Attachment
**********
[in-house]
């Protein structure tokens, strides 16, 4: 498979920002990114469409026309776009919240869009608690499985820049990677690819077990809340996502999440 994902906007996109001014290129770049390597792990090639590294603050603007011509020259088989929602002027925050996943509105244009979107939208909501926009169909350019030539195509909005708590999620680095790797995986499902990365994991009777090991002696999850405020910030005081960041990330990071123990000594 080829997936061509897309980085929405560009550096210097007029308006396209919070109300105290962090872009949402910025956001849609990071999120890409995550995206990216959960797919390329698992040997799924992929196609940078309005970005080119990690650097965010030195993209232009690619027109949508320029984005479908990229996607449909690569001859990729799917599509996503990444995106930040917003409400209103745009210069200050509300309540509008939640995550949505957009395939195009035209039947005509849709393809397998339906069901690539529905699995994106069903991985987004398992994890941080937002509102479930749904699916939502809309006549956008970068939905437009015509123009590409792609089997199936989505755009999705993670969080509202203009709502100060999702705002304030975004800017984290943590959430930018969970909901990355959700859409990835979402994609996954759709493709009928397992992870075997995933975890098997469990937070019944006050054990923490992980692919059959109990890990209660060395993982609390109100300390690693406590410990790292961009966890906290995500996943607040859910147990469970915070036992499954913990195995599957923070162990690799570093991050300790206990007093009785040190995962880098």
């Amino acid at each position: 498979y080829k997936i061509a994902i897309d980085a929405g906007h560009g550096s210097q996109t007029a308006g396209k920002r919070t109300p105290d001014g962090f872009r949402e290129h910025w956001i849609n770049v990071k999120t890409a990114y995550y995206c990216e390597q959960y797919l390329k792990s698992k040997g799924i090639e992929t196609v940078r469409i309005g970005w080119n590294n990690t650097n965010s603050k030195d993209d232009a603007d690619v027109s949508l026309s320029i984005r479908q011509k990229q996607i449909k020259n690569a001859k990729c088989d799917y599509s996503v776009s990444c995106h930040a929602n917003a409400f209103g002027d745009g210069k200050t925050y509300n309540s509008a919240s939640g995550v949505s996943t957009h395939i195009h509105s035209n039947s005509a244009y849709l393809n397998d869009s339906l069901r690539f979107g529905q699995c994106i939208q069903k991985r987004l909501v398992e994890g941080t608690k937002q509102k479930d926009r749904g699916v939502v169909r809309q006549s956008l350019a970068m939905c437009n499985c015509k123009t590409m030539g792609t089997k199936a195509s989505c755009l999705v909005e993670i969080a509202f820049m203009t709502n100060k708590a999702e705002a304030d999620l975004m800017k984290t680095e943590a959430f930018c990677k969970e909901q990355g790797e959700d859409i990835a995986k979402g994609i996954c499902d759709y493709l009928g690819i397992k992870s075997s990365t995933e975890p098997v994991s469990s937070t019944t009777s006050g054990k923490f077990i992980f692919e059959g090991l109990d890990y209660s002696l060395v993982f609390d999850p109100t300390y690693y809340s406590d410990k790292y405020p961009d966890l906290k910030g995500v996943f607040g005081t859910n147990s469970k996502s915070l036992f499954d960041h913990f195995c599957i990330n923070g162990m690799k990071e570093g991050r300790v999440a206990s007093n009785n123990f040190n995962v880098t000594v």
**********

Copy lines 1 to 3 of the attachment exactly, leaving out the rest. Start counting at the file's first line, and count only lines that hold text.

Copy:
[in-house]
């Protein structure tokens, strides 16, 4: 498979920002990114469409026309776009919240869009608690499985820049990677690819077990809340996502999440 994902906007996109001014290129770049390597792990090639590294603050603007011509020259088989929602002027925050996943509105244009979107939208909501926009169909350019030539195509909005708590999620680095790797995986499902990365994991009777090991002696999850405020910030005081960041990330990071123990000594 080829997936061509897309980085929405560009550096210097007029308006396209919070109300105290962090872009949402910025956001849609990071999120890409995550995206990216959960797919390329698992040997799924992929196609940078309005970005080119990690650097965010030195993209232009690619027109949508320029984005479908990229996607449909690569001859990729799917599509996503990444995106930040917003409400209103745009210069200050509300309540509008939640995550949505957009395939195009035209039947005509849709393809397998339906069901690539529905699995994106069903991985987004398992994890941080937002509102479930749904699916939502809309006549956008970068939905437009015509123009590409792609089997199936989505755009999705993670969080509202203009709502100060999702705002304030975004800017984290943590959430930018969970909901990355959700859409990835979402994609996954759709493709009928397992992870075997995933975890098997469990937070019944006050054990923490992980692919059959109990890990209660060395993982609390109100300390690693406590410990790292961009966890906290995500996943607040859910147990469970915070036992499954913990195995599957923070162990690799570093991050300790206990007093009785040190995962880098």
């Amino acid at each position: 498979y080829k997936i061509a994902i897309d980085a929405g906007h560009g550096s210097q996109t007029a308006g396209k920002r919070t109300p105290d001014g962090f872009r949402e290129h910025w956001i849609n770049v990071k999120t890409a990114y995550y995206c990216e390597q959960y797919l390329k792990s698992k040997g799924i090639e992929t196609v940078r469409i309005g970005w080119n590294n990690t650097n965010s603050k030195d993209d232009a603007d690619v027109s949508l026309s320029i984005r479908q011509k990229q996607i449909k020259n690569a001859k990729c088989d799917y599509s996503v776009s990444c995106h930040a929602n917003a409400f209103g002027d745009g210069k200050t925050y509300n309540s509008a919240s939640g995550v949505s996943t957009h395939i195009h509105s035209n039947s005509a244009y849709l393809n397998d869009s339906l069901r690539f979107g529905q699995c994106i939208q069903k991985r987004l909501v398992e994890g941080t608690k937002q509102k479930d926009r749904g699916v939502v169909r809309q006549s956008l350019a970068m939905c437009n499985c015509k123009t590409m030539g792609t089997k199936a195509s989505c755009l999705v909005e993670i969080a509202f820049m203009t709502n100060k708590a999702e705002a304030d999620l975004m800017k984290t680095e943590a959430f930018c990677k969970e909901q990355g790797e959700d859409i990835a995986k979402g994609i996954c499902d759709y493709l009928g690819i397992k992870s075997s990365t995933e975890p098997v994991s469990s937070t019944t009777s006050g054990k923490f077990i992980f692919e059959g090991l109990d890990y209660s002696l060395v993982f609390d999850p109100t300390y690693y809340s406590d410990k790292y405020p961009d966890l906290k910030g995500v996943f607040g005081t859910n147990s469970k996502s915070l036992f499954d960041h913990f195995c599957i990330n923070g162990m690799k990071e570093g991050r300790v999440a206990s007093n009785n123990f040190n995962v880098t000594v």